Orecta lycidas lycidas
Updated as per "A Hawk Moths fauna of southern Maranhão state, Brazil, ... "; NEVA: Jahrgang 34 Heft 3 November 2013; digital image source only, not indicative of range which in Brazil is only southeastern; via Jean Haxaire; April 5, 2014

Orecta lycidas lycidas
(Boisduval, [1875]) Ambulyx

Orecta lycidas lycidas male: 78 mm,
São Bento do Sul, Santa Catarina, Brazil,
September, courtesy of Eurides Furtado.

This site has been created by Bill Oehlke at oehlkew@islandtelecom.com
Comments, suggestions and/or additional information are welcomed by Bill.


Superfamily: Sphingoidea, Dyar, 1902
Family: Sphingidae, Latreille, 1802
Subfamily: Sphinginae, Latreille, 1802
Tribe: Smerinthini, Grote & Robinson, 1865
Genus: Orecta, Rothschild & Jordan, 1903
Species: lycidas lycidas, (Boisduval, [1875])


copyright C. Odenkirk
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Orecta lycidas lycidas (wingspan: males: 76-82-87-93mm; females: ??) flies in
eastern Brazil: Minas Gerais, Santa Catarina, Parana.

Orecta lycidas lycidas male, São Bento do Sul, Rio Vermelho, Santa Catarina, Brazil,
January, 2010, 800m, courtesy of Jean Haxaire.

Orecta lycidas lycidas male (verso), São Bento do Sul, Rio Vermelho, Santa Catarina, Brazil,
January, 2010, 800m, courtesy of Jean Haxaire.

CATE lists Brazil, Bolivia, Paraguay, Eastern Argentina, but those locations may or may not also include subspecies Orecta lycidas eos. BOLD systems includes only eastern Brazil and eastern Argentina.

Orecta lycidas, Itanhandu, Minas Gerais, Brazil,
January 13, 2010, courtesy of Larry Valentine.

The forewing apex is quite produced and bluntly pointed, but not truncated or excavate as in Protambulyx and Adhemarius species. The forewing pattern is highly variable, ranging from a highly contrasting series of lines and patches to almost unmarked. Slightly darker, dentate median and post median lines are followed by a suffusion of light greyish-white, diffuse scaling.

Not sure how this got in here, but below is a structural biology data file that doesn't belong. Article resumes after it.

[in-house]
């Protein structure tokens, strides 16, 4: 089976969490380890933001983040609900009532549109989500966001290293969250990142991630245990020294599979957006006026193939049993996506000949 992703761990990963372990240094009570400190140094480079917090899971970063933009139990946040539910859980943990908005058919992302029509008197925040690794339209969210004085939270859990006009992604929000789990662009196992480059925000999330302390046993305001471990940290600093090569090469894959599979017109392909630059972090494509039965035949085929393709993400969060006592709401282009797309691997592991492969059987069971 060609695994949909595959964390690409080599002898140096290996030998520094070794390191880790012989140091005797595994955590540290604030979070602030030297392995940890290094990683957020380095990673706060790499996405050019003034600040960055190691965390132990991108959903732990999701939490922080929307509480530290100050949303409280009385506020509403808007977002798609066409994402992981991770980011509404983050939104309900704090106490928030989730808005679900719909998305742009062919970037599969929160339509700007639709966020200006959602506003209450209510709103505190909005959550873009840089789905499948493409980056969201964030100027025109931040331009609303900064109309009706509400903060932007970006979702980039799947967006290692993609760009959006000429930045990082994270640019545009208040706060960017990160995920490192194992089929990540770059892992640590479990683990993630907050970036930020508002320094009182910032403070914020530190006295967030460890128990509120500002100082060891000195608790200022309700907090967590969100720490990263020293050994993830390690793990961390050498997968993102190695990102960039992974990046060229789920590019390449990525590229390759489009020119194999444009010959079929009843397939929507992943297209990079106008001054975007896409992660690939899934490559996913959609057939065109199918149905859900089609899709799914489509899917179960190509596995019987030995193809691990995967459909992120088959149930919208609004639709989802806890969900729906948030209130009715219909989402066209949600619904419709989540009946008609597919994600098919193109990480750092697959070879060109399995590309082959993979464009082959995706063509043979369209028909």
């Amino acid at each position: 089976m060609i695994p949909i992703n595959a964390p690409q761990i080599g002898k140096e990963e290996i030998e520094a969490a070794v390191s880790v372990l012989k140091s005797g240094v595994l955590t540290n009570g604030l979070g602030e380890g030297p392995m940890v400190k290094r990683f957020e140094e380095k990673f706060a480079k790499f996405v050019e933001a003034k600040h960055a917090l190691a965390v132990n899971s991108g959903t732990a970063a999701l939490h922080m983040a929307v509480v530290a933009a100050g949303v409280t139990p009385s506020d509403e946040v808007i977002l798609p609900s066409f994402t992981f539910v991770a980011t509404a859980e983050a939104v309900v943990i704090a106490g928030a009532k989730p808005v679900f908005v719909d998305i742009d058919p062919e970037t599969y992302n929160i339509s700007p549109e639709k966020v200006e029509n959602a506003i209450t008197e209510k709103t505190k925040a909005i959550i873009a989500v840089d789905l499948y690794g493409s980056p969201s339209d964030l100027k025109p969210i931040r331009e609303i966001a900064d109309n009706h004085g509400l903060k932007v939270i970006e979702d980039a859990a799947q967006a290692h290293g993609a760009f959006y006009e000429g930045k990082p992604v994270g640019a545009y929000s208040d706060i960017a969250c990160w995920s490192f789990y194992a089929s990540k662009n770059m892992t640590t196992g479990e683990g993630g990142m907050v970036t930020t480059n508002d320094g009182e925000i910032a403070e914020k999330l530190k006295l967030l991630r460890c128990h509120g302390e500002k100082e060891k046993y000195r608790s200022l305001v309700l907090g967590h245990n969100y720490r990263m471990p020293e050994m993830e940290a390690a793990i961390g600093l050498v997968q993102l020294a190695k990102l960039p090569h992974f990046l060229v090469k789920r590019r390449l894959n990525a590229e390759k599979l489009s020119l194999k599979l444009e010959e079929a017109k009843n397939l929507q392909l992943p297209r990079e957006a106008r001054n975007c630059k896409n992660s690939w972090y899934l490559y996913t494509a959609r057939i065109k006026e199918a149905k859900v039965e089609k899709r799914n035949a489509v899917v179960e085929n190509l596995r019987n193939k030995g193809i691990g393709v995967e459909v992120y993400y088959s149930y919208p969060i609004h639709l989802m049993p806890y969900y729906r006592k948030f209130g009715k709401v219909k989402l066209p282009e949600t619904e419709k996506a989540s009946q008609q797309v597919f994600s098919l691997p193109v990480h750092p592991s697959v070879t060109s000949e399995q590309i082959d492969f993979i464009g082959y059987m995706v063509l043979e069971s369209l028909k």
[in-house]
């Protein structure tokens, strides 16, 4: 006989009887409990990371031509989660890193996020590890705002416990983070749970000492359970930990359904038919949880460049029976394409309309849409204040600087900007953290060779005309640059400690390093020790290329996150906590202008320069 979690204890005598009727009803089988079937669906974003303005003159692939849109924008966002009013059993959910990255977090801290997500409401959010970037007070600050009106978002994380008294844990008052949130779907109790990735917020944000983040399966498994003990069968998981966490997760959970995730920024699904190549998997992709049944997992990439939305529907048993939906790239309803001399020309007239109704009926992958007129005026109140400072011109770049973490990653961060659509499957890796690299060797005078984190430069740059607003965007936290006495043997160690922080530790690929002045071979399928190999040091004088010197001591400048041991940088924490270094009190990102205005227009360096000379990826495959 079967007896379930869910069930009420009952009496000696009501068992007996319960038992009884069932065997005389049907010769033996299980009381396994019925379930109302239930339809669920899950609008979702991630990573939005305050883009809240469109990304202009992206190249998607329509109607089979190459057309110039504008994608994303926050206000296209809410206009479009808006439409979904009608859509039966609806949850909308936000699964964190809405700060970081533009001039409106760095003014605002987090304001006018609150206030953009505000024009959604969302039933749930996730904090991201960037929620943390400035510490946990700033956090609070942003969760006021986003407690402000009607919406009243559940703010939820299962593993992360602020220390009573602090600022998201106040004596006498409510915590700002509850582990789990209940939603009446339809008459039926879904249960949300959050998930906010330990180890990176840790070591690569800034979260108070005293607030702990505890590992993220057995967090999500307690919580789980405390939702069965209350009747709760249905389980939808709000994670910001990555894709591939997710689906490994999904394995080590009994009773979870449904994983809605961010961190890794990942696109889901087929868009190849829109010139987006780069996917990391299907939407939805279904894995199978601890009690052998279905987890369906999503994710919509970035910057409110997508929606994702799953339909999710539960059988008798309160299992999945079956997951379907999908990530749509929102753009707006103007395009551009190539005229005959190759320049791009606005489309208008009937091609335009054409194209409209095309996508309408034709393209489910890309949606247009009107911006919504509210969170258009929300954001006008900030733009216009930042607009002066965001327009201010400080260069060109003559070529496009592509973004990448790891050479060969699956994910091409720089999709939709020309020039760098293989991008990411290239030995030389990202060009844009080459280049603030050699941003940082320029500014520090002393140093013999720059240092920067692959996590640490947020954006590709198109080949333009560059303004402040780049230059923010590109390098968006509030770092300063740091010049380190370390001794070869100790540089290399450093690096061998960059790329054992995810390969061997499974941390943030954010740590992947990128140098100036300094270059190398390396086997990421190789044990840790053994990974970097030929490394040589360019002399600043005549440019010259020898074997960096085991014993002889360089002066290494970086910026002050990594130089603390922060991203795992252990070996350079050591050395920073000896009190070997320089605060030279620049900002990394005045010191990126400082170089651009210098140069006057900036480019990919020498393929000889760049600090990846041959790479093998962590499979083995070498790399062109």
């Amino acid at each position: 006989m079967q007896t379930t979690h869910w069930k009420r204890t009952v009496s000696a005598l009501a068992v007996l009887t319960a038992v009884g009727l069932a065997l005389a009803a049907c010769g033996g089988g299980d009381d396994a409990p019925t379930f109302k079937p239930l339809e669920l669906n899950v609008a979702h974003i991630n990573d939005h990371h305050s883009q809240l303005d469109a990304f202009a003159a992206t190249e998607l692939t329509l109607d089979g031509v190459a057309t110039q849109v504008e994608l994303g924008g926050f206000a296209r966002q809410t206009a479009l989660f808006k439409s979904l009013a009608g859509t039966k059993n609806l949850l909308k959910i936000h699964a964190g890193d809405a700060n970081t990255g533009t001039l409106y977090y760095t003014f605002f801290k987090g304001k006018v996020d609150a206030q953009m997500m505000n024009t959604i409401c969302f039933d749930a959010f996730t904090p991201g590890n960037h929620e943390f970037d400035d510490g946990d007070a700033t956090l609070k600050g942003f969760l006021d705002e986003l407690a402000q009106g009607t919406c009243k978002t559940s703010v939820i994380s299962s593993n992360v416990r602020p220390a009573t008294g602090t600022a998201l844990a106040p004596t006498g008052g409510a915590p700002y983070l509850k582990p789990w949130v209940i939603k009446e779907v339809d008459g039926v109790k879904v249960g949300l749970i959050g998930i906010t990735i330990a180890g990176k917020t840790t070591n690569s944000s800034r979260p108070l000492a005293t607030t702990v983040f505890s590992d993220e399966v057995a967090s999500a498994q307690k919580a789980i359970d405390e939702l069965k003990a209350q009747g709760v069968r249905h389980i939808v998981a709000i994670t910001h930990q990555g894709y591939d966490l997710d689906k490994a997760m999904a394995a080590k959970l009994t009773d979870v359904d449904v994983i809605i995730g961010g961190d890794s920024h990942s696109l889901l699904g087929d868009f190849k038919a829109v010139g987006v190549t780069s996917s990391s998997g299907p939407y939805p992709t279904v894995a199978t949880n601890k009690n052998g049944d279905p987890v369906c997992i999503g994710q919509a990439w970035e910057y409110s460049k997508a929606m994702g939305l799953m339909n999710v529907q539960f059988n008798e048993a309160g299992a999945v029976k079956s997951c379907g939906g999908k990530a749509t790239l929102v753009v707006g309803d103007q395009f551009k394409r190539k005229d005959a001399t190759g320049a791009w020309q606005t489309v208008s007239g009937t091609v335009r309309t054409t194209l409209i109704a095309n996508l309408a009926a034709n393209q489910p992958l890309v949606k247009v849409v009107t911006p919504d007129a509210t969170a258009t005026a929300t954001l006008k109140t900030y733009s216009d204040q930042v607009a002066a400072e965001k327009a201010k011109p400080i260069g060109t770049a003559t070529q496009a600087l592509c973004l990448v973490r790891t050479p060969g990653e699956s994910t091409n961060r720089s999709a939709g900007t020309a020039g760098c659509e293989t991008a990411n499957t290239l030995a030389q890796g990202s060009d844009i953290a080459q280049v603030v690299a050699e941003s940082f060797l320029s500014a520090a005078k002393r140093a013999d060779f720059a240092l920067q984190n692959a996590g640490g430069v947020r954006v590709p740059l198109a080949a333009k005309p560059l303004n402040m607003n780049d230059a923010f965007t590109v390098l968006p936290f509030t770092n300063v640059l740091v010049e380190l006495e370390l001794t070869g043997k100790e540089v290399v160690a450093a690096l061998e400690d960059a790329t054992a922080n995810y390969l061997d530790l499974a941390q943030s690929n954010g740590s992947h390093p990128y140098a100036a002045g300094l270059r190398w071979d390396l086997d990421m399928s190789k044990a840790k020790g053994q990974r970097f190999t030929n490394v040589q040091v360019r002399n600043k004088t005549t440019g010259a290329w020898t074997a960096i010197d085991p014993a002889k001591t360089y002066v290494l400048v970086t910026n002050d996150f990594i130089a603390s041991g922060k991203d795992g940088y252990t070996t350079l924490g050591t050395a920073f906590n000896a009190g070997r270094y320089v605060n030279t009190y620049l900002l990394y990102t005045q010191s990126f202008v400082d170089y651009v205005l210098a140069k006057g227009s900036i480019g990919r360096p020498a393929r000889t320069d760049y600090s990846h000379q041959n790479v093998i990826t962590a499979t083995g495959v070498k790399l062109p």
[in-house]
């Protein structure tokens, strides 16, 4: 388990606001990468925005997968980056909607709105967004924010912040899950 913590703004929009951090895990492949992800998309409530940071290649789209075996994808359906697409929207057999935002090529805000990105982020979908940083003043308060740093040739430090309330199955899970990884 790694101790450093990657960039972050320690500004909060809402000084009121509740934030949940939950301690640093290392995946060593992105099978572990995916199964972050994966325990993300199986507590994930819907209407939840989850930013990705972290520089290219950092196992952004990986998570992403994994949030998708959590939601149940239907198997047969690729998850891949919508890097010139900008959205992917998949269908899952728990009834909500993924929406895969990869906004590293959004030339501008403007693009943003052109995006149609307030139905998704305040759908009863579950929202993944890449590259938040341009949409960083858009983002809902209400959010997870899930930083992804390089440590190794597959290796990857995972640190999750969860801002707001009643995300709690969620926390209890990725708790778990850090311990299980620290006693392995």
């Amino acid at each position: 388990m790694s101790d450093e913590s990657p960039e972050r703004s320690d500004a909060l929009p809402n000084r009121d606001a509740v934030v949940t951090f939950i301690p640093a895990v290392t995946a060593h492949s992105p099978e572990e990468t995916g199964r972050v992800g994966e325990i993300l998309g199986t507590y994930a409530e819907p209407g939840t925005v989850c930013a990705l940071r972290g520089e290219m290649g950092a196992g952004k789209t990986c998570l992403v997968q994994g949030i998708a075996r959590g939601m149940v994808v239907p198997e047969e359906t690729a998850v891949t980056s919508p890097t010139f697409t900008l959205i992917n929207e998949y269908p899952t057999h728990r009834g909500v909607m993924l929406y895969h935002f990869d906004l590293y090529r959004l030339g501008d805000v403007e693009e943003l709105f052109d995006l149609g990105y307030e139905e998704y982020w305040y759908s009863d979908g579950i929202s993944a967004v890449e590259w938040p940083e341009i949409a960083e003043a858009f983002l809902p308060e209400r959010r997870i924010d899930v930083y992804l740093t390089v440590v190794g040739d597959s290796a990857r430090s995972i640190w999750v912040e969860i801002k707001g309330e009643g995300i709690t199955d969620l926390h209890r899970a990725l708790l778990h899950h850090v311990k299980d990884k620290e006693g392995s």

The dark colouration on the thorax is a good match for all of the following forewing characters: 1) small basal dot near body;, 2) broad, distal basal band not quite reaching the costa; continuing with 3) a separate, slightly distal suboval patch bordering the lower edge of the costa; 4) a small preapical parallelogram on and below the costa, broken by thin white line on lower edge of the costa; 5) a subtrapezoidal patch along the inner margin, atop the slightly excavate region preceeding the anal angle. On the hindwing there is same coloured small dot near the anal angle. All of the dark regions, including the thoracic areas are outlined with thin white lines.

The lighter colouration of the thorax (shoulders and center) is a good match for the following areas on the forewing: 1) most of the costa except for the darker, preapical parallelogram; 2) upper sixth of median area; 3) an elongate costal apical patch distal to paralleogram; 4) a region atop the darker trapezoidal patch along the inner margin; and on the hindwing the same colouration in a diffuse band along the slightly crenulate outer margin from the small dot near the anal angle, running approximately half way to the apex.

The forewing cell spot is not prominent, being masked by a slightly darker region.

In subspecies Orecta lycidas eos, the median and post median lines are more prominent (darker), more broadly diffuse and are without the outer suffusions of greyish-white scales. The dark markings are not accentuated with a thin, yet distinct greyish white outline as in the nominate subspecies. The cell spot is much more distinct although diffuse.

The overall forewing ground colour is more consistent in eos, but in both species the forewing subterminal and terminal areas are dark.


Orecta lycidas lycidas adults are on the wing in September, and probably at other times.

Orecta lycidas lycidas larvae feed upon Laurus nobilis and Nectandra venulosa.


Orecta lycidas lycidas female, São Bento do Sul, Rio Vermelho, Santa Catarina, Brazil,
January, 2010, 800m, courtesy of Jean Haxaire.

Orecta lycidas lycidas female (verso), São Bento do Sul, Rio Vermelho, Santa Catarina, Brazil,
January, 2010, 800m, courtesy of Jean Haxaire.


Larval Food Plants

Listed below are primary food plant(s) and alternate food plants. It is hoped that this alphabetical listing followed by the common name of the foodplant will prove useful. The list is not exhaustive. Experimenting with closely related foodplants is worthwhile.

Laurus nobilis
Nectandra venulosa......

Bay laurel
Nectandra venulosa

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